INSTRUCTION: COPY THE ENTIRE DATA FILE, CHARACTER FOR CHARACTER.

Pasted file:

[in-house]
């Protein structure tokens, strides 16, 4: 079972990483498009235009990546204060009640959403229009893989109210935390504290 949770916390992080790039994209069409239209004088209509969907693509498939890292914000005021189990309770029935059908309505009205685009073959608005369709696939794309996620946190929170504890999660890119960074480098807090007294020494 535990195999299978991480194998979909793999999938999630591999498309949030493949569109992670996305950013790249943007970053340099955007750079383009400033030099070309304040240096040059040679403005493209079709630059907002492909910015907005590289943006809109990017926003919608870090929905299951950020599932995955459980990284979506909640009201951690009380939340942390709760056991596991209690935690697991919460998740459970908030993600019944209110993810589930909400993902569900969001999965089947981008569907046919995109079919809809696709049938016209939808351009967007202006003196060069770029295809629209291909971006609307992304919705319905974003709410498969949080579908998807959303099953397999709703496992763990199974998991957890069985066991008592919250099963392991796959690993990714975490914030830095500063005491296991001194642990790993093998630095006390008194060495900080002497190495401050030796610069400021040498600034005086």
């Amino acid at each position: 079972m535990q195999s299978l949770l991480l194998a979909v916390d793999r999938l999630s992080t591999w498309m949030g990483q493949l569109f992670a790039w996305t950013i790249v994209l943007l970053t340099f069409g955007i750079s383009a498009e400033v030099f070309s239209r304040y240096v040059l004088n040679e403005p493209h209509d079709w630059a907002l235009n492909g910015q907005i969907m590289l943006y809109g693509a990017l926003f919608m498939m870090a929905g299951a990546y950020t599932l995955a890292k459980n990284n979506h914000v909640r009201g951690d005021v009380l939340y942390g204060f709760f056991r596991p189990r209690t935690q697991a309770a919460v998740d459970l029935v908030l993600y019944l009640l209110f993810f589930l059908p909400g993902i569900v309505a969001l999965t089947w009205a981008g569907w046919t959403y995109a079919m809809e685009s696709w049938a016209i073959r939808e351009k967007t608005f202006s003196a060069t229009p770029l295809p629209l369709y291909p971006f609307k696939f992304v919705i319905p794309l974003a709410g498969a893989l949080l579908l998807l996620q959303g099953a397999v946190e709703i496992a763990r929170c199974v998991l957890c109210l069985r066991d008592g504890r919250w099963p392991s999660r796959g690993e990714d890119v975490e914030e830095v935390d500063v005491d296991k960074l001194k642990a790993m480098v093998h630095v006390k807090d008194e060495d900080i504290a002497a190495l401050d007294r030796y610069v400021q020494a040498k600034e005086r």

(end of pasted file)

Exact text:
[in-house]
């Protein structure tokens, strides 16, 4: 079972990483498009235009990546204060009640959403229009893989109210935390504290 949770916390992080790039994209069409239209004088209509969907693509498939890292914000005021189990309770029935059908309505009205685009073959608005369709696939794309996620946190929170504890999660890119960074480098807090007294020494 535990195999299978991480194998979909793999999938999630591999498309949030493949569109992670996305950013790249943007970053340099955007750079383009400033030099070309304040240096040059040679403005493209079709630059907002492909910015907005590289943006809109990017926003919608870090929905299951950020599932995955459980990284979506909640009201951690009380939340942390709760056991596991209690935690697991919460998740459970908030993600019944209110993810589930909400993902569900969001999965089947981008569907046919995109079919809809696709049938016209939808351009967007202006003196060069770029295809629209291909971006609307992304919705319905974003709410498969949080579908998807959303099953397999709703496992763990199974998991957890069985066991008592919250099963392991796959690993990714975490914030830095500063005491296991001194642990790993093998630095006390008194060495900080002497190495401050030796610069400021040498600034005086």
């Amino acid at each position: 079972m535990q195999s299978l949770l991480l194998a979909v916390d793999r999938l999630s992080t591999w498309m949030g990483q493949l569109f992670a790039w996305t950013i790249v994209l943007l970053t340099f069409g955007i750079s383009a498009e400033v030099f070309s239209r304040y240096v040059l004088n040679e403005p493209h209509d079709w630059a907002l235009n492909g910015q907005i969907m590289l943006y809109g693509a990017l926003f919608m498939m870090a929905g299951a990546y950020t599932l995955a890292k459980n990284n979506h914000v909640r009201g951690d005021v009380l939340y942390g204060f709760f056991r596991p189990r209690t935690q697991a309770a919460v998740d459970l029935v908030l993600y019944l009640l209110f993810f589930l059908p909400g993902i569900v309505a969001l999965t089947w009205a981008g569907w046919t959403y995109a079919m809809e685009s696709w049938a016209i073959r939808e351009k967007t608005f202006s003196a060069t229009p770029l295809p629209l369709y291909p971006f609307k696939f992304v919705i319905p794309l974003a709410g498969a893989l949080l579908l998807l996620q959303g099953a397999v946190e709703i496992a763990r929170c199974v998991l957890c109210l069985r066991d008592g504890r919250w099963p392991s999660r796959g690993e990714d890119v975490e914030e830095v935390d500063v005491d296991k960074l001194k642990a790993m480098v093998h630095v006390k807090d008194e060495d900080i504290a002497a190495l401050d007294r030796y610069v400021q020494a040498k600034e005086r």